Heart-Talk: The Power of Togetherness



Chances are you know someone who has lost a loved one to suicide. Maybe it was you. Maybe you are not sure what to think or what to do now. But did you know you have a great power, a power to heal yourself and those left in the aftermath? 

Heart-talk — a way of connecting that is deeper than the everyday exchange of words — enables healing to take place. As music touches us with an emotional impact, even without words, so does speaking from the heart. We are hardwired to connect with each other in a language of understanding. 

For many different reasons, however, a lot of people shield their hearts. They wear “masks” for the personas they put forth in front of others. Isolating the heart has become almost standard in all but the closest relationships, and sometimes those go awry and leave the needs of self, family members or friends unfulfilled.

The bereaved notice this tendency quite painfully if others drift away and back to their daily lives after offering initial support following a death in the family. This can be interpreted as forgetting the loved one, especially when the manner of death was traumatic and difficult to understand, though in most cases, it could be just a return to practical living or uncertainty about what to say.   

Then there are those who care deeply and who risk everything to connect. These are the friends who stay close. To bear witness to the pain of grief is not easy. Family members who lose someone loved to suicide need an extended grieving period and time to work through the layers of questions and mysteries that themselves can cause emotional turmoil. 

Words or advice, no matter how well-intended, can create additional wounding or give ground that is restorative. To process grief, those who are hurting need to talk, and they need someone to listen without judgement for as long as it takes. They need heart-talk. 

Blame, misunderstanding, and stigma are some of the things that prevent such togetherness. Negative emotions and accusations can create hurts that can last a lifetime, but being there and showing you care is the most important thing you can do to help.

No one has all the answers to why someone ends his or her life. Circumstances tell only part of the story. Invisible variables exert great pressure. From genetics to how much life experience a person has in dealing with difficult issues, from stress levels and impulse control to natural resiliency, addictions, mental and physical illness, and medications, there might be many components that create a complicated and individualized mix. Perhaps the situation might have been brewing for years, or the impulse might be a momentary struggle that overtakes reason and the competing instinct for survival.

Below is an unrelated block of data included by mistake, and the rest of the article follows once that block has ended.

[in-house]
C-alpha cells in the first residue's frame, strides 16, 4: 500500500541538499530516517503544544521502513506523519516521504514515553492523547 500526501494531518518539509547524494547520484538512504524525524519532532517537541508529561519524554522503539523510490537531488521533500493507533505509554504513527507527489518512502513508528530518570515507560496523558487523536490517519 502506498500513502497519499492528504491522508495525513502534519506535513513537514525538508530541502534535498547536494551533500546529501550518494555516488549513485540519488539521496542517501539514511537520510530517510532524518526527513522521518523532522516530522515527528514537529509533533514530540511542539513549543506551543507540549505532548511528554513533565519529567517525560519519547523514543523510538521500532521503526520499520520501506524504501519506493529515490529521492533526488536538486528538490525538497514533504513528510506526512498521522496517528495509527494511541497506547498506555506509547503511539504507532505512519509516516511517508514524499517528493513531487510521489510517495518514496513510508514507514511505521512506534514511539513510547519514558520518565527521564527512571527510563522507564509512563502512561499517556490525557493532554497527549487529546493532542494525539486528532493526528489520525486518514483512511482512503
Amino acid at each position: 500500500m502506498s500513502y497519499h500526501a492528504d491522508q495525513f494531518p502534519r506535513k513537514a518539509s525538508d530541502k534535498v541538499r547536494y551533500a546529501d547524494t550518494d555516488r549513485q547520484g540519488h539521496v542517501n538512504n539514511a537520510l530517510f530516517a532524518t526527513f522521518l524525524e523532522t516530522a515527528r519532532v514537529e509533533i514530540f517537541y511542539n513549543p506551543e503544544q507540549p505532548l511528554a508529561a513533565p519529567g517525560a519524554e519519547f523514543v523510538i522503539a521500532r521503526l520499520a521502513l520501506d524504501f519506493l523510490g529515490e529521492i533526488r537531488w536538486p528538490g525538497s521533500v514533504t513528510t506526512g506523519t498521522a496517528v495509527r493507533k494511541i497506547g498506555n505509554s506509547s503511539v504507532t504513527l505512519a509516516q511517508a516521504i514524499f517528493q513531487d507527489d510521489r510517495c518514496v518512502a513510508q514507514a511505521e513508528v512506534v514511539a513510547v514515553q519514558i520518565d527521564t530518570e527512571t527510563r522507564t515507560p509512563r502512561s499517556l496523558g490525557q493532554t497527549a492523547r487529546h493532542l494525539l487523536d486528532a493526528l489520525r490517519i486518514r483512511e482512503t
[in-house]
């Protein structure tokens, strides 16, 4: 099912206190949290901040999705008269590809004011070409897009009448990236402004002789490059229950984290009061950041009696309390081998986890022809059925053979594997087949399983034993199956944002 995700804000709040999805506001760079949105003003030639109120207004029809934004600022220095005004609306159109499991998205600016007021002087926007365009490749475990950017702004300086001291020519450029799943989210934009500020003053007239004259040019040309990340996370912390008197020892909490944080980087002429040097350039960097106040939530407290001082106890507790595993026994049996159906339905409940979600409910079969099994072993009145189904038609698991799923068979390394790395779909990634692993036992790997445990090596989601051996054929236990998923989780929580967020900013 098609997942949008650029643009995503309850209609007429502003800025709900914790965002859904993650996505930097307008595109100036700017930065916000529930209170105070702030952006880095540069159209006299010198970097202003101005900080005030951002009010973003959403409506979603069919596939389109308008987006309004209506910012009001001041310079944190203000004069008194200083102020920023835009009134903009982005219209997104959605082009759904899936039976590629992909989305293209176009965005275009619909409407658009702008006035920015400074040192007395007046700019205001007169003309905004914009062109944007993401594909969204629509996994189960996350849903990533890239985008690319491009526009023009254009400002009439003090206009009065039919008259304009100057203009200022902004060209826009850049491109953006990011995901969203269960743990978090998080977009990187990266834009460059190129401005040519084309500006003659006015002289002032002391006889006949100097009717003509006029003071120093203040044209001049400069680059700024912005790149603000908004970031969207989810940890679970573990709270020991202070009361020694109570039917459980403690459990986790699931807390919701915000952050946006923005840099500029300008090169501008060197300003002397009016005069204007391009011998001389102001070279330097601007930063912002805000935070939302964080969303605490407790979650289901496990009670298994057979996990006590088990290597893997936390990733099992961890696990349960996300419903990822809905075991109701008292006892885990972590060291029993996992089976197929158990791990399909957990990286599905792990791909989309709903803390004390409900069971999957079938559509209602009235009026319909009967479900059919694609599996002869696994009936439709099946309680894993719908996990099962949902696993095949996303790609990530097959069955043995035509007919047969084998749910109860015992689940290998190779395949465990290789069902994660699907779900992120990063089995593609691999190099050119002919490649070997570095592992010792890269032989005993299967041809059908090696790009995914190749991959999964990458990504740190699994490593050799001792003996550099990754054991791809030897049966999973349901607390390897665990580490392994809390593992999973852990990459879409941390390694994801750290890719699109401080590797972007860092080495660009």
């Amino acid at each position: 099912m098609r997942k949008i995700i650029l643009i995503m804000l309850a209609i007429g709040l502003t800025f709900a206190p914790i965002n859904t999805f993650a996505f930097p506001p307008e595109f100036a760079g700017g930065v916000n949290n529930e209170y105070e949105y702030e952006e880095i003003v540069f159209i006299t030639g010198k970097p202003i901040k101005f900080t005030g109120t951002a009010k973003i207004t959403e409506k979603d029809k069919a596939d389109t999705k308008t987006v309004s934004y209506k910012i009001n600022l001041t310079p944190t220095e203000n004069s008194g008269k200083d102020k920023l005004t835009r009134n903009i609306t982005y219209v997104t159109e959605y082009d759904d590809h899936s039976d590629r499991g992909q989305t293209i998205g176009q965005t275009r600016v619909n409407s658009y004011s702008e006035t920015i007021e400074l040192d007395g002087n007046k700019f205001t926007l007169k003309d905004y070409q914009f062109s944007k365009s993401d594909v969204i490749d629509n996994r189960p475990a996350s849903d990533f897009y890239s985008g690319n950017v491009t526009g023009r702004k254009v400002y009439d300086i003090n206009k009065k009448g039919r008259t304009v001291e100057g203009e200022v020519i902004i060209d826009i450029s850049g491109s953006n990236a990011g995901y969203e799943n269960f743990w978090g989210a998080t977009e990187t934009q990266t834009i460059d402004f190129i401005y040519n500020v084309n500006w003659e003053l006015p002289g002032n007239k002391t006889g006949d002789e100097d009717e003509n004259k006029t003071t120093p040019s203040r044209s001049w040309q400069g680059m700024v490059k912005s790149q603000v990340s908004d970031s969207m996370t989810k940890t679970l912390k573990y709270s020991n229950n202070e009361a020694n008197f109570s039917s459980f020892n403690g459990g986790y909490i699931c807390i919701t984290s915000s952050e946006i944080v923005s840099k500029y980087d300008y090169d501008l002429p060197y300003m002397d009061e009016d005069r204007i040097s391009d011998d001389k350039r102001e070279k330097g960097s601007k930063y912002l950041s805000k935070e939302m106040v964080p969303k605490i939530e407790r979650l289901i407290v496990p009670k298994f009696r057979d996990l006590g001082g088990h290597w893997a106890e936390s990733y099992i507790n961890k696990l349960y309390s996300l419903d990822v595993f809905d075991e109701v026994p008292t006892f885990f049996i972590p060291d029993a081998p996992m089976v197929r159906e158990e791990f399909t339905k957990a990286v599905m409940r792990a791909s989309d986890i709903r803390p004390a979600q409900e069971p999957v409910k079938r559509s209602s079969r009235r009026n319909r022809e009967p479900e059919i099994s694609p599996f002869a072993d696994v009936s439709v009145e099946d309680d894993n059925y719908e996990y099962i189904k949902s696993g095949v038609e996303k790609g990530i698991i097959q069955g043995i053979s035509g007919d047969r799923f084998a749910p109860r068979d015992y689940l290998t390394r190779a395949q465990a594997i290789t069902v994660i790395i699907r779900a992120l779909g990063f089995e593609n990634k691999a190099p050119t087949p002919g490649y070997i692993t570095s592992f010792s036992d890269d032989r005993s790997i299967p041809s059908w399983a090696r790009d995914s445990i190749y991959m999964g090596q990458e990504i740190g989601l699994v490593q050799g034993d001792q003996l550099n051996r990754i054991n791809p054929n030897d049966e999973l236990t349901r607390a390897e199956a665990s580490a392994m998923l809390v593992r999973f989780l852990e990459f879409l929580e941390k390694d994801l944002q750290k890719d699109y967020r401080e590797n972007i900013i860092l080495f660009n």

Richard A. Heckler, PhD, describes in his book, Waking Up Alive, what he learned in a study of individuals who survived suicide attempts.

“As these stories unfold, we can identify critical components of the decline toward suicide. The states of the descent are these: Pain and suffering remain unaddressed … The person then withdraws behind a façade designed to protect himself or herself from further hurt and to cloak the suffering underneath. However, the façade only intensifies the slide toward a suicidal trance.”

The trance has an allure, with promises of relief from pain. While in this state, a person may not be able to reason, may not realize that love and help and hope might be within reach. Any of this can happen without family members and friends knowing. Uncharacteristic or bizarre behavior might or might not be evident. Sometimes a suicide comes “out of the blue,” and sometimes it follows treatment efforts or unsuccessful prior attempts.

“Ultimately,” Heckler says, “the trance narrows the person’s perspective until the only inner voices that can be heard are those that enjoin him or her to die.”

The human brain is not immune from illness or injury; therefore, the stigma that has been attached to suicide (and mental illness) is undeserved. 

What’s left and what’s lost leave loved ones in an altered state themselves, at least for a while. Treat them gently, as if they are in an intensive care unit because they have been wounded deeply.  

What are the gifts of heart-talk or simple togetherness in such extreme circumstances? 

  • Comfort in being heard
  • Acknowledgement of feelings 
  • Safety for revealing innermost thoughts
  • Reassurance that fears and confusion are normal
  • Perspectives that encourage healing
  • Knowledge of not being alone
  • Hope that survival is possible
  • Help in rebuilding life

Nothing can make what happened okay, but it has happened. Now, in the aftermath, the power of togetherness can provide comfort and strength for the journey ahead and for the task of integrating the loss into the life that is left. 



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